Decatur Wine and Spirits
Wine Cellar

Hollywood and Vine: Selecting A California Wine

Choosing a California wine can be a daunting task. Although California began producing wine only about 40 years ago, there are more than 1,600 wineries in the state today, making wines ranging from Trader Joe's "Two Buck Chuck" for $1.99 (a buck or two more in Georgia) to Harlan Estate's reserve Cabernet Sauvignon for more than $500.

But you can't necessarily equate quality with price. As in any other market, supply and demand determine the price tag.

As such, how is it possible to select a good California wine?

It's All on the Label
California produces a great variety of wine due to the state's different climates. But the label basically tells you everything you need to know about the wine.

The most important information is the producer's name. If an individual vineyard is noted on the label, 95% of the grapes must come from the named vineyard. If the label also specifies a specific region such as "Napa Valley," then 85% of the grapes must also be from that vineyard's specific "micro-climate."

The inexperienced buyer should look for older, more established vineyards in well-known "micro-climates" such as Napa, Sonoma, Anderson or Stag's Leap.

Older, more established wineries are able to provide better pricing because they amortized their investment a long time ago and as a result, they are able to more easily discount their prices when the supply/demand ratio is favorable.

Fun Facts about
California Vineyards

In 1970, the average price for vineyard land in Napa was $5,000 per acre. In 2002, Francis Ford Coppola, owner of the Niebaum-Coppola Vineyard, paid $350,000 an acre.

Napa Valley produces less than 7% of California wines. The largest wine producing region is the San Joaquin Valley, where the jug wines are made.

In 2002, more than 15 million people visisted California vineyards, making the vineyards the second most popular California destination after Disneyland.

A great example is the Robert Mondavi label. Mondavi left his family's Charles Krug Winery in 1966 and became the first major winemaker in California to produce higher quality wines.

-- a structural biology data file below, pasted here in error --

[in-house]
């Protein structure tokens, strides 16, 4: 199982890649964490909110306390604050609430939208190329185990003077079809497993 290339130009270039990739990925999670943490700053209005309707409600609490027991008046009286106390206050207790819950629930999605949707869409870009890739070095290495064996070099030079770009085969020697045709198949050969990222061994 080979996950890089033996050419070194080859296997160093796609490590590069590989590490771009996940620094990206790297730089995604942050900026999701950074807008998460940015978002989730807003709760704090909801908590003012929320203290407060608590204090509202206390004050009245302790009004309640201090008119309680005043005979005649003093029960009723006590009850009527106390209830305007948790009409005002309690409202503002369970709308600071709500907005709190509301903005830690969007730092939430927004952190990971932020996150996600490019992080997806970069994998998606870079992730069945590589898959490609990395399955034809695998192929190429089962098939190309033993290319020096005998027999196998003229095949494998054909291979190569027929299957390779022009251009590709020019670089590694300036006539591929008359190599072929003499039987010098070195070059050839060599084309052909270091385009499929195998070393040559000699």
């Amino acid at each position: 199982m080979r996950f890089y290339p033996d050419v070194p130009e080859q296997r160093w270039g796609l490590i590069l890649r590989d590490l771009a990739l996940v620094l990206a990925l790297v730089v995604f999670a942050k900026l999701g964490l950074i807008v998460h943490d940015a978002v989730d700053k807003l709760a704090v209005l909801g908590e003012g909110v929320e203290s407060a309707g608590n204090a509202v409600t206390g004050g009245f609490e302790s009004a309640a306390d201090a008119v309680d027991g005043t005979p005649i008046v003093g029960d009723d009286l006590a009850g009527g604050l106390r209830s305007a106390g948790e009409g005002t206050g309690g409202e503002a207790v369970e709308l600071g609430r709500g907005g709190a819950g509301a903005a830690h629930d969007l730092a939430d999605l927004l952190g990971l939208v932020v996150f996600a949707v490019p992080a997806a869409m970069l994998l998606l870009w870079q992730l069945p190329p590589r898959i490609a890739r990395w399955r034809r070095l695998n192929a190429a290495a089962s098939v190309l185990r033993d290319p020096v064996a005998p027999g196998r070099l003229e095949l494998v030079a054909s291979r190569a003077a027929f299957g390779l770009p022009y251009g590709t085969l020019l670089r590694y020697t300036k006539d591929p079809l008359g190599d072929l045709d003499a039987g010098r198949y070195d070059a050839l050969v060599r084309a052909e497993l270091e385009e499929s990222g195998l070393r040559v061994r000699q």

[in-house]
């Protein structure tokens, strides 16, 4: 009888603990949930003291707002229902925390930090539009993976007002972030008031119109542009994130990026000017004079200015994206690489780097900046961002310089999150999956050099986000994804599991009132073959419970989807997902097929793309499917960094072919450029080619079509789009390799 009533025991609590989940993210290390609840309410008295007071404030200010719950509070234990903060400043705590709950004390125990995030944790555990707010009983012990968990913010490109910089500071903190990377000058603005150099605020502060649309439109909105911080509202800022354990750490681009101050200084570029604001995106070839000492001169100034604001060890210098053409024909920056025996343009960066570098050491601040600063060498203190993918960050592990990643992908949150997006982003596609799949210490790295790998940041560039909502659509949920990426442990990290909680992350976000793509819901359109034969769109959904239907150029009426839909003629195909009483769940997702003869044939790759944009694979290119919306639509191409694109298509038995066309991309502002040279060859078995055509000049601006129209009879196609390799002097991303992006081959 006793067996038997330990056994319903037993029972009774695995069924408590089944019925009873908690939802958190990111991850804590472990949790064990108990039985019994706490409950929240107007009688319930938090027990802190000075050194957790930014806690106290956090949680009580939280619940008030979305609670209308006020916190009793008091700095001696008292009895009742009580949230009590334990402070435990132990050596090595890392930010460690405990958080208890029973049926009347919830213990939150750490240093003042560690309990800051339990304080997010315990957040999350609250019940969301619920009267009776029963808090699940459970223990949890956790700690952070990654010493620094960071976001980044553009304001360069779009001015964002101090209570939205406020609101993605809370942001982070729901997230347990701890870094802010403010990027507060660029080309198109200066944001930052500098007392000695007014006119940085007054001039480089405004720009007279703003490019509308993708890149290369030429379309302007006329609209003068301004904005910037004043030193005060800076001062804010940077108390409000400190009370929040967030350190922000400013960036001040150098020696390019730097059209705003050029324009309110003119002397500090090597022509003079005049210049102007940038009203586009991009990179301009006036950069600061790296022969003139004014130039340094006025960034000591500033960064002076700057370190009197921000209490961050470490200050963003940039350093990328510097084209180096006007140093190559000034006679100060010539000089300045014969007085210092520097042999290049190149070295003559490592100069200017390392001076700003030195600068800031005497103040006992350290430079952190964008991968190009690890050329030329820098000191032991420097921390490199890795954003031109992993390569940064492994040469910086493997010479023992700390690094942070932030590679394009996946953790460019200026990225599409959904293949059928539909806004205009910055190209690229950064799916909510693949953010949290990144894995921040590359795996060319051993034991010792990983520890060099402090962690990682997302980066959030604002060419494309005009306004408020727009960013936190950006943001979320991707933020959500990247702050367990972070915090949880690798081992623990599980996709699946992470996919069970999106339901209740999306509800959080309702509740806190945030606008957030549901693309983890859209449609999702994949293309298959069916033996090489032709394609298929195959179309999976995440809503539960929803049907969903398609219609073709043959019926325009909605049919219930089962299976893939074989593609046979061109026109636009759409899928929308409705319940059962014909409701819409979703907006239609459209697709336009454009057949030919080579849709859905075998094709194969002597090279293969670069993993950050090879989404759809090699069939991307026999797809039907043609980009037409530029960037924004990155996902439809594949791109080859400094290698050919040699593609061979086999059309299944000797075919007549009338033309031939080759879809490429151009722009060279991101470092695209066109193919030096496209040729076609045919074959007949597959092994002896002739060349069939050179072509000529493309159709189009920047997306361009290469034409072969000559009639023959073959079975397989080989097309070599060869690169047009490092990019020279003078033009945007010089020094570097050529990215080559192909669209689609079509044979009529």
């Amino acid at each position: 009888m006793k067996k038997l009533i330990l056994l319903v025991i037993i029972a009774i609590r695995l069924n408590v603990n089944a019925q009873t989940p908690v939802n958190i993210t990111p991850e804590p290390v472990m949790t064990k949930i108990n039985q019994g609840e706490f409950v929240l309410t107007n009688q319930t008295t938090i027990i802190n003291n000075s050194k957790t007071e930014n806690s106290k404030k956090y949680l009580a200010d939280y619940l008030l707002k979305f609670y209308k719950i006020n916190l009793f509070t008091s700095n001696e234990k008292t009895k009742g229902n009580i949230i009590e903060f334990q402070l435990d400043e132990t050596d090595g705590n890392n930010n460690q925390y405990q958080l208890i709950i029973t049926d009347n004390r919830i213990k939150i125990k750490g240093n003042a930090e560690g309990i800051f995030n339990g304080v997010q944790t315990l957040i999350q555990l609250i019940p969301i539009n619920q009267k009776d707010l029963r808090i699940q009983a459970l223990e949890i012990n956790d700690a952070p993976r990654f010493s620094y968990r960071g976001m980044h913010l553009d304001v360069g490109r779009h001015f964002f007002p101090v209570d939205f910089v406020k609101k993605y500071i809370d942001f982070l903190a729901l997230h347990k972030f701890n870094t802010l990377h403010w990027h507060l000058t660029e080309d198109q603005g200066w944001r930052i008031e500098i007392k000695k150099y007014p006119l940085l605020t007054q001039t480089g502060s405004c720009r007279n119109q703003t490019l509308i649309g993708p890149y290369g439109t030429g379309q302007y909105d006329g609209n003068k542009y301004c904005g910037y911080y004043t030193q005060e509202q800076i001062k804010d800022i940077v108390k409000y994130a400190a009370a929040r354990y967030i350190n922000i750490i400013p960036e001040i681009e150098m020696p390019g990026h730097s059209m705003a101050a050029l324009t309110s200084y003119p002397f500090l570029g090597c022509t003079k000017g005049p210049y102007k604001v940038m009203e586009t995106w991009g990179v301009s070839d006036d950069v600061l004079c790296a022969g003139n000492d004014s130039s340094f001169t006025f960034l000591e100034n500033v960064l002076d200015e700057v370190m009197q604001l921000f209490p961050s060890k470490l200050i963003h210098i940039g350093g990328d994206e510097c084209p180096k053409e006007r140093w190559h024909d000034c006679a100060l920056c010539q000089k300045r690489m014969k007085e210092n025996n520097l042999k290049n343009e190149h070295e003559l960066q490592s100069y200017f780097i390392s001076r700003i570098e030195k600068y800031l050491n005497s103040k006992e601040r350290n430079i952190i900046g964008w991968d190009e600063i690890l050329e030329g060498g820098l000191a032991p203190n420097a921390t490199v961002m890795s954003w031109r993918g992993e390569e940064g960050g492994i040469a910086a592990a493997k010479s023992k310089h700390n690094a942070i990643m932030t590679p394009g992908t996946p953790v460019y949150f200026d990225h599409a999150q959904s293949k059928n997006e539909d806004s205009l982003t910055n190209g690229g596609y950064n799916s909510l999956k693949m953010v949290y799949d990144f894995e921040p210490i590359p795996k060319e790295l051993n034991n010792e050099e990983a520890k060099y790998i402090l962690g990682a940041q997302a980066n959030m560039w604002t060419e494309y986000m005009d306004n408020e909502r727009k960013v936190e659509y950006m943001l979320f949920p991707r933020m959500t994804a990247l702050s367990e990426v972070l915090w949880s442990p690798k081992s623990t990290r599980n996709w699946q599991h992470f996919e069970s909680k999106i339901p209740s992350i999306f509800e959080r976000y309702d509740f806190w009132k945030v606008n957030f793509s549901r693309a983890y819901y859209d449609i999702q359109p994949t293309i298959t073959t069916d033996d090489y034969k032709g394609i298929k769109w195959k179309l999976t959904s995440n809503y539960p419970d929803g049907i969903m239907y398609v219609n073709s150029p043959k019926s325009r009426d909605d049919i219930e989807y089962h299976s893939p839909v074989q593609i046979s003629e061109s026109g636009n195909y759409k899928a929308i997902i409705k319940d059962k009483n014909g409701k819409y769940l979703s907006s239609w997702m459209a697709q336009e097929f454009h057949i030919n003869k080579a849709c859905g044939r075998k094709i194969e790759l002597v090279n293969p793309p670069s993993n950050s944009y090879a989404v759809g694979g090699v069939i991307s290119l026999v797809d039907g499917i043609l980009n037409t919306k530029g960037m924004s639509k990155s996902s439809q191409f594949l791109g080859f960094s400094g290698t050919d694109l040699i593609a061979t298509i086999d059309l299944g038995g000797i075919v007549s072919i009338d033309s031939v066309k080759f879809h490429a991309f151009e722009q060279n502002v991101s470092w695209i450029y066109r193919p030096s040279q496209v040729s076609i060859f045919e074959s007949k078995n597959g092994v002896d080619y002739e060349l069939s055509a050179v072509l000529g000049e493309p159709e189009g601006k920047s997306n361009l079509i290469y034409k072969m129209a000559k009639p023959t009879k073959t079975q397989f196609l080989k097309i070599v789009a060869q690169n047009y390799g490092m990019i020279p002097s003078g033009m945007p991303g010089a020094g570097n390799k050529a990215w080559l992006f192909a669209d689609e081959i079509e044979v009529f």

The typical Robert Mondavi wine retails from $15.99 to $17.99, depending upon the grape variety.

Other pioneers of the California renaissance include Warren Winiarski, a college professor that started the Stag's Leap label and David Stare, a civil engineer that started the Dry Creek label.

Pitcher's Choice
Of course, you could also step it down a notch and purchase a higher volume, discount wine such as the Fetzer and Woodbridge jug wines.

The phrase "jug wine" simply refers to an uncomplicated, everyday drinking wine. These wines originally were bottled in jugs rather than bottles. They account for the largest volume of wine sold in the U.S.

While the jug wines may not be the best wine on the market, California jug wines maintain their consistency and quality year to year. Therefore, the jug wines are a good option if you can find a wine that appeals to your taste.

The Other Side of The Scale
On the other side of the scale are the smaller investor/growers more focused on producing quality wines. Some are indeed spectacular wines.

But because there are so many variables, it is best to rely on professional help. This help is available from professional rating organizations such as Wine Spectator.

A good wine shop will also have a number of shelf talkers to help guide your selections.

The bottom line is that California wines can be a great value if you know what you are choosing. The quality is good and the prices are better. The key is to either make a informed selection or if unsure, choose a wine from an established vineyard.

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Friday and Saturday: 10:00 am – 11:45 pm
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